# Talk:Equivalence of Definitions of Independent Subgroups

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Why the abuse of notation $[1..k]$ instead of the more correct $\{1,\ldots,k\}$? --Lord_Farin 02:52, 14 April 2012 (EDT)

- It emphasises the fact that the subgroups are a sequence. I don't see that $[1..k]$ is abuse - it's just an integer interval. --prime mover 03:39, 14 April 2012 (EDT)
- ... and I've checked back to my source work: it's precisely the notation used in 1965: Seth Warner:
*Modern Algebra*(except he uses the less modern form $[1,k]$). --prime mover 03:41, 14 April 2012 (EDT)

- ... and I've checked back to my source work: it's precisely the notation used in 1965: Seth Warner:

- Well, IMO it will then be difficult to separate it from the other $[1..k]$, the real interval. I suspected that there would be a page defining this notation... I still feel that it may lead to ambiguity, so maybe a distinguishing feature needs to be added. --Lord_Farin 04:05, 14 April 2012 (EDT)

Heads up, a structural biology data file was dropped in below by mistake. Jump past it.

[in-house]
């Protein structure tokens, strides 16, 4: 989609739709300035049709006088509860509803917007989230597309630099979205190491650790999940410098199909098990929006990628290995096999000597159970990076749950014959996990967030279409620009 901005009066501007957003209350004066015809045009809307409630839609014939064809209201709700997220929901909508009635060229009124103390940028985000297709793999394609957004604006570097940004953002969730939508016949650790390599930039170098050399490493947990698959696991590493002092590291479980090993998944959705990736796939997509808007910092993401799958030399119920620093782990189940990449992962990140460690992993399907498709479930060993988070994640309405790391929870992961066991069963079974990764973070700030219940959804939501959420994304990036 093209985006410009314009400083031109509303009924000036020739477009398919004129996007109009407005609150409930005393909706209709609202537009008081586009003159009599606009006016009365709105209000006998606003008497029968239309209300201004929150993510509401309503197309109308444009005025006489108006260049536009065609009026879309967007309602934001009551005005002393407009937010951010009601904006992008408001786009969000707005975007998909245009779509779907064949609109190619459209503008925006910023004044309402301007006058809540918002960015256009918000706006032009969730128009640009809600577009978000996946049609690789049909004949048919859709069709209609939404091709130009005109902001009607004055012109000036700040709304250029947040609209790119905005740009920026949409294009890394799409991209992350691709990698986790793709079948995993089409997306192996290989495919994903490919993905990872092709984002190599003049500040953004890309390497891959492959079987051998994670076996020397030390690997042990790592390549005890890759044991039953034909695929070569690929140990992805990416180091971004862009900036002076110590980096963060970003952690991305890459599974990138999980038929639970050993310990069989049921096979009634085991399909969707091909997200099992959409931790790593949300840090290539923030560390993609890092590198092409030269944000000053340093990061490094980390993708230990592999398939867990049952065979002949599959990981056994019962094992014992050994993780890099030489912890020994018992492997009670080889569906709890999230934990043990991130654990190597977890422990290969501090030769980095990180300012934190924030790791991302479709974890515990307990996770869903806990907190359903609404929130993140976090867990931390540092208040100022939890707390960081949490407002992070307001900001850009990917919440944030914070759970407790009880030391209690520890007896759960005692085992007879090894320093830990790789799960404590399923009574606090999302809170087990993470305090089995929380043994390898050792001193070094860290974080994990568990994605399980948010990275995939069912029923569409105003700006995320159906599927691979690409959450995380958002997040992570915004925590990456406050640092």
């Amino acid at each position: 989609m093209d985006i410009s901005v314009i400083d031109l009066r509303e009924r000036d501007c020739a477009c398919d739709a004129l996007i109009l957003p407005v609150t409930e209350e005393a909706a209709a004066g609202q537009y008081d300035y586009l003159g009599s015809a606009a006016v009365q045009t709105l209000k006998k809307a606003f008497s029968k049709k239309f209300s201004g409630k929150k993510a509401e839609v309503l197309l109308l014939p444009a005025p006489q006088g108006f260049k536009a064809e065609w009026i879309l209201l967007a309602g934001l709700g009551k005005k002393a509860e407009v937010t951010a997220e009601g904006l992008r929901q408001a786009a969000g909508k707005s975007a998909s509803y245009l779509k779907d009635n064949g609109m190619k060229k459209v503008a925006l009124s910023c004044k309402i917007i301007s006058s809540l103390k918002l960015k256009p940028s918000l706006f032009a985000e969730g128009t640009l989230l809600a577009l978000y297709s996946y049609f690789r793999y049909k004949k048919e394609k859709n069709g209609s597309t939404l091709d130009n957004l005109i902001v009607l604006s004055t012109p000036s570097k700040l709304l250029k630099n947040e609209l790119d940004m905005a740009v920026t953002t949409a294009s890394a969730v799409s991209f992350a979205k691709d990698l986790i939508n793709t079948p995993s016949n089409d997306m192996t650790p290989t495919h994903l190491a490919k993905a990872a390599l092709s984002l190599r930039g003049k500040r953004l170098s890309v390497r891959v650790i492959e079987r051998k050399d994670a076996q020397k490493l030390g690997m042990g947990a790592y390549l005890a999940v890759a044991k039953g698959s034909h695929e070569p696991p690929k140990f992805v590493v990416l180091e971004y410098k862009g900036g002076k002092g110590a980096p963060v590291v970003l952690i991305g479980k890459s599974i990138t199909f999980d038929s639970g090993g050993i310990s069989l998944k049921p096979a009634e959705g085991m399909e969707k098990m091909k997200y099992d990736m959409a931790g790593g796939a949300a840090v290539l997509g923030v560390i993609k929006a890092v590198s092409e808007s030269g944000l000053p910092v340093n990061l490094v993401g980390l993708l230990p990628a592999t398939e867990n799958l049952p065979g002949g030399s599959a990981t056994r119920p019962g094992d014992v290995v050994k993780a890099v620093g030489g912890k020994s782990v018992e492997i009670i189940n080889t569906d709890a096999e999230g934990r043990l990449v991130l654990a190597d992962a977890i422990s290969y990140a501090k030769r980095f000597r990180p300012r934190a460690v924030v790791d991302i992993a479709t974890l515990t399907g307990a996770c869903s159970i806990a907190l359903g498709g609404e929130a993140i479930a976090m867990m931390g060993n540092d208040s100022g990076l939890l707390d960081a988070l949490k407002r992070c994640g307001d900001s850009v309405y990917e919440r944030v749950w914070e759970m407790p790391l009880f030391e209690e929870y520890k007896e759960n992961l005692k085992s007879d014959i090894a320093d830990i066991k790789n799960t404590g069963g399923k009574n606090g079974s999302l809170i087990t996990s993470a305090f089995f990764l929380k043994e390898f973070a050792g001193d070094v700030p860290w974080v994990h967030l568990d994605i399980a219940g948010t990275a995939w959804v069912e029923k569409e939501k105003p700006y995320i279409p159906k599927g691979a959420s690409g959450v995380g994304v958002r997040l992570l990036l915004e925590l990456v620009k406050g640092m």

- My view is that in context it's clear enough, because if $[1..k]$ were to be taken as a real interval it would not make sense. But I take your point, and I have added an appropriate note in the page. Perhaps this needs to be carried forward to other pages where this notation is used. --prime mover 05:00, 14 April 2012 (EDT)

Fair enough; text seems to have the ability to distinguish ;) --Lord_Farin 05:05, 14 April 2012 (EDT)